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Project management meets getting things done

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What can we learn from attention management?

The world of programme and project management is full of workstreams, deliverables and actions plans. But how do we avoid drowning in the sea of priorities? How do we ensure that stress doesn’t overwhelm us and impact our energy and productivity? Here are some simple techniques from my experience on how to be productive that could provide some light relief.

What is getting things done and attention management?

12 years ago, I read David Allen's Getting Things Done, the book that created the personal productivity movement and when I read it, it immediately impacted how I processed things at work. I had just moved into a new role and being able to find a process for dealing with a significant number of inputs was vital, whilst ensuring the projects maintained momentum.

That led me to discover a UK productivity guru, Graham Alcott, who published How to be a Productivity Ninja. Now this blog post is not a paid advert, and much of the knowledge is available for free on the internet, but the principles, when turned into daily habits, can have a tremendous impact on your stress levels, productivity and ultimately your happiness. It’s that powerful.

Make sure you know what needs to be done

Find a way to capture all your inputs into one (ideally no more) location. This could be Jira, or any other project tool, but the real power comes from limiting the places you store your work.

Don't over-complicate your work process. Only use folders, labels or filters if you really must and if you can quantify the value. Lukas Vermeer takes this to the extreme with his blog post on using email as your to do list, which many of the getting things done fans will argue against. But if Jira is sending you alerts to tickets that you need to action, why not use your inbox?

Choose how you use your time

It is just so tempting to start the day with a small screen, your phone, and progress to a bigger screen, your laptop. Allowing new alerts to direct your attention. I challenge you to try something different.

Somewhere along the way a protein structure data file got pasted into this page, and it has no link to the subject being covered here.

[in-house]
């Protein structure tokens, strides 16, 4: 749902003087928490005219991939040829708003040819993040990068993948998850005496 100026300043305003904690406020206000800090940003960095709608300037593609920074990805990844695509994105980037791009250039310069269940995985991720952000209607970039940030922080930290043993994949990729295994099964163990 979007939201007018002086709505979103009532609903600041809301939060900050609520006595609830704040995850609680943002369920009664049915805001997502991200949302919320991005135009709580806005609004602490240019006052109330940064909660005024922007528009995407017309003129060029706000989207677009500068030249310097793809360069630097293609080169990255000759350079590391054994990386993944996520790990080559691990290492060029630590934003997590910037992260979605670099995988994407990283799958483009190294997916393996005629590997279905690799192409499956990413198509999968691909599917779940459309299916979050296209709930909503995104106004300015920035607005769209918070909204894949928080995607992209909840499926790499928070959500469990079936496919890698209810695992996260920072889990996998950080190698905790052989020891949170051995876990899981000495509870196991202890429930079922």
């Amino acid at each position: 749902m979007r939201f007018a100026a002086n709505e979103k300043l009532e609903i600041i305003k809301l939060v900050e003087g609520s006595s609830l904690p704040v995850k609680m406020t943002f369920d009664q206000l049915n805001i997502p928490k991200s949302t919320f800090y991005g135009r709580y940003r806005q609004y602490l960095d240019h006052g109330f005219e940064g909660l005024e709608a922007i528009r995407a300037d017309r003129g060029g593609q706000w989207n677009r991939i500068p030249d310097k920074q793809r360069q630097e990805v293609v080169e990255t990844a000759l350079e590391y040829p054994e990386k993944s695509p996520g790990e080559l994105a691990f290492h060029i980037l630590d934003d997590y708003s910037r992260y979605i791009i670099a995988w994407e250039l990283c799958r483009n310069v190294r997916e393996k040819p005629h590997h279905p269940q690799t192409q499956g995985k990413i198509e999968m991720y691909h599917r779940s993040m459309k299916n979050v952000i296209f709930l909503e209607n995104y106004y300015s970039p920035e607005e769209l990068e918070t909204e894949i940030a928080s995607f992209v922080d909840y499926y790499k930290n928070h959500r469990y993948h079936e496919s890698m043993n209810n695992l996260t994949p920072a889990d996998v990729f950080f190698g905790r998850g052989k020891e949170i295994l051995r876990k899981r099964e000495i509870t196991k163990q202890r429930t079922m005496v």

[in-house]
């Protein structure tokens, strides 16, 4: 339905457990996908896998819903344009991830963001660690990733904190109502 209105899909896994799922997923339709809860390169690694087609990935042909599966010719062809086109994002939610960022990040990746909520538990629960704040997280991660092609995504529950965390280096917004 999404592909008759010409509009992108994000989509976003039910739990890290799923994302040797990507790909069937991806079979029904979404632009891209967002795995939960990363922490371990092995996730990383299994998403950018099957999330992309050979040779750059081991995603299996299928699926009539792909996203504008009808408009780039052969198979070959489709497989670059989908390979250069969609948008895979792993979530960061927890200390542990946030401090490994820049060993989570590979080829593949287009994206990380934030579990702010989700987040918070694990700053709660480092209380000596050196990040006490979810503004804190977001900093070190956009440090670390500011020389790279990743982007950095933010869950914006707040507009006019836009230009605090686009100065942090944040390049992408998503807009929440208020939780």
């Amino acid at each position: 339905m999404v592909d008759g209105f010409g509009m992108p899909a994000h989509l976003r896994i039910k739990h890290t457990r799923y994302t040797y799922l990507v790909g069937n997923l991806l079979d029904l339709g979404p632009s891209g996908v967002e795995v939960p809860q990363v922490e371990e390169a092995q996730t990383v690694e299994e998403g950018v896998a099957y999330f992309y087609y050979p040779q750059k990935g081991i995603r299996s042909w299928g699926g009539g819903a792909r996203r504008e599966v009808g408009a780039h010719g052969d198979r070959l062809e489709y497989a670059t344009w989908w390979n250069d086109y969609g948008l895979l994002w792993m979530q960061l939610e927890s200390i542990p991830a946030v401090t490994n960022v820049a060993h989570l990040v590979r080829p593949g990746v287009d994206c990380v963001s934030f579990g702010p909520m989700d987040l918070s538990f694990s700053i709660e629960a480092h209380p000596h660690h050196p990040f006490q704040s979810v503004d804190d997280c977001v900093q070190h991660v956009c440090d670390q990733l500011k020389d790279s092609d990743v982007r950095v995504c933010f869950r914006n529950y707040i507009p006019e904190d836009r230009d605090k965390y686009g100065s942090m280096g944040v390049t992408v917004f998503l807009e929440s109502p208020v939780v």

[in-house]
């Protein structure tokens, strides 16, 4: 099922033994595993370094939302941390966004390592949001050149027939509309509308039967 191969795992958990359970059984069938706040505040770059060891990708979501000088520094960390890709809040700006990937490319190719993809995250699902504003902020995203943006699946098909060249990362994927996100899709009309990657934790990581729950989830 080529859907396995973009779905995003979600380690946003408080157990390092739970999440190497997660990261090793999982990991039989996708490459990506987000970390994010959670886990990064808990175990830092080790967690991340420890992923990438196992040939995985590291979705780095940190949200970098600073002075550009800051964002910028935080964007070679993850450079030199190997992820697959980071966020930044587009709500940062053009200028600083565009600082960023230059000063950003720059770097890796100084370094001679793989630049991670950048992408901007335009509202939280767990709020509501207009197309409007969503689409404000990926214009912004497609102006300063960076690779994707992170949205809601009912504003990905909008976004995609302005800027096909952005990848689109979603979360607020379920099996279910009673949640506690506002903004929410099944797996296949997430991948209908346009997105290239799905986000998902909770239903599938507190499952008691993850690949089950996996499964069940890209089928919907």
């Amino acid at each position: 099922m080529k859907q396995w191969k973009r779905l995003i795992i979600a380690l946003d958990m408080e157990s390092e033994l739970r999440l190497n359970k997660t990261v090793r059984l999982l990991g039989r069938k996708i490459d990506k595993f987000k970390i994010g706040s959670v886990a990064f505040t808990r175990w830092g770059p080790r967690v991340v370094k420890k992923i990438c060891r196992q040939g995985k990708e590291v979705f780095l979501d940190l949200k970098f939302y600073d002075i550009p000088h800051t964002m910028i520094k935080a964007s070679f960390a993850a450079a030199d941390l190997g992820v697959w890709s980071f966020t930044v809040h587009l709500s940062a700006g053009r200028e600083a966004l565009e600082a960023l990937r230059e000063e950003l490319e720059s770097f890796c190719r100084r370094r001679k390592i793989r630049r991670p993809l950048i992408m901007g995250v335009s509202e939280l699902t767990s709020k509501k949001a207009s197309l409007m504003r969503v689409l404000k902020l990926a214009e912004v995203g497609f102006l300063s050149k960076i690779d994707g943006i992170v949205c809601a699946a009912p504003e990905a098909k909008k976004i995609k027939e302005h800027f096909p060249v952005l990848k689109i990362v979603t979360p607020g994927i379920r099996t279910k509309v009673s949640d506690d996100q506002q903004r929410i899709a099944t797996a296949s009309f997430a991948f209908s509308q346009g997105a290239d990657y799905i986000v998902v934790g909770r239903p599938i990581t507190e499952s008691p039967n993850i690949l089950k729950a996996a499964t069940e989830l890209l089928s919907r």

Start the day by creating a plan. I personally do this the night before, but some find the process of creating the plan in the morning more effective. Once clear, make a commitment to yourself that this is what you’re going to focus your attention on in the morning and try avoiding other inputs, your email, teams and slack, to see if anything new needs doing. You can then check for new actions at 10am when you have had that first hour focusing on your plan without distractions.

Time blocking sounds too simple, but it works

Never miss a lunch break. Block it out in your calendar. Lead by example. If your colleagues see you taking a break, they may feel less pressure to skip lunch and join you which will create a stronger team. The health benefits of getting away from your screens and enjoying some fresh air are well documented. Make time for it and you will feel better and be more productive in the afternoon.

To ensure you make time to prepare for moments that matter, such as important client meetings, block out 10 minutes before it starts to reset your focus and to enable you to go over the talking points and concentrate on the meeting. Block out a further 10 minutes after the meeting to capture next actions and process the key points.

Build in a weekly review at the end of the week

This is a chance for you to reflect on what you have achieved. What outputs, deliverables or value have you created this week? Is there anything you didn't get done this week? Make sure you capture anything you missed into your plan for the following week. Finally, pay attention to the future and look a little further ahead - what is on the horizon?

And most importantly take time to reflect on your personal objectives, KPI's, OKRs and personal development plans. Your growth and development is one of the most important things to spend time on, but how often to do your schedule time in your calendar to do this?

Does it always work

No, life does happen, but by building these steps into habits, it dramatically reduces the sense of overwhelm and through time, it can turn you into the most organised person on your team.

And finally, avoid the shiny new productivity tools

They are all brilliant, but you can waste valuable time trying them out and migrating your work process. Find one that works and stick with it for ten weeks. Only add additional steps, apps or processes in when you have got the basics working. Paper does still work, but in global teams, we need to adopt a digital first approach.

Good luck!


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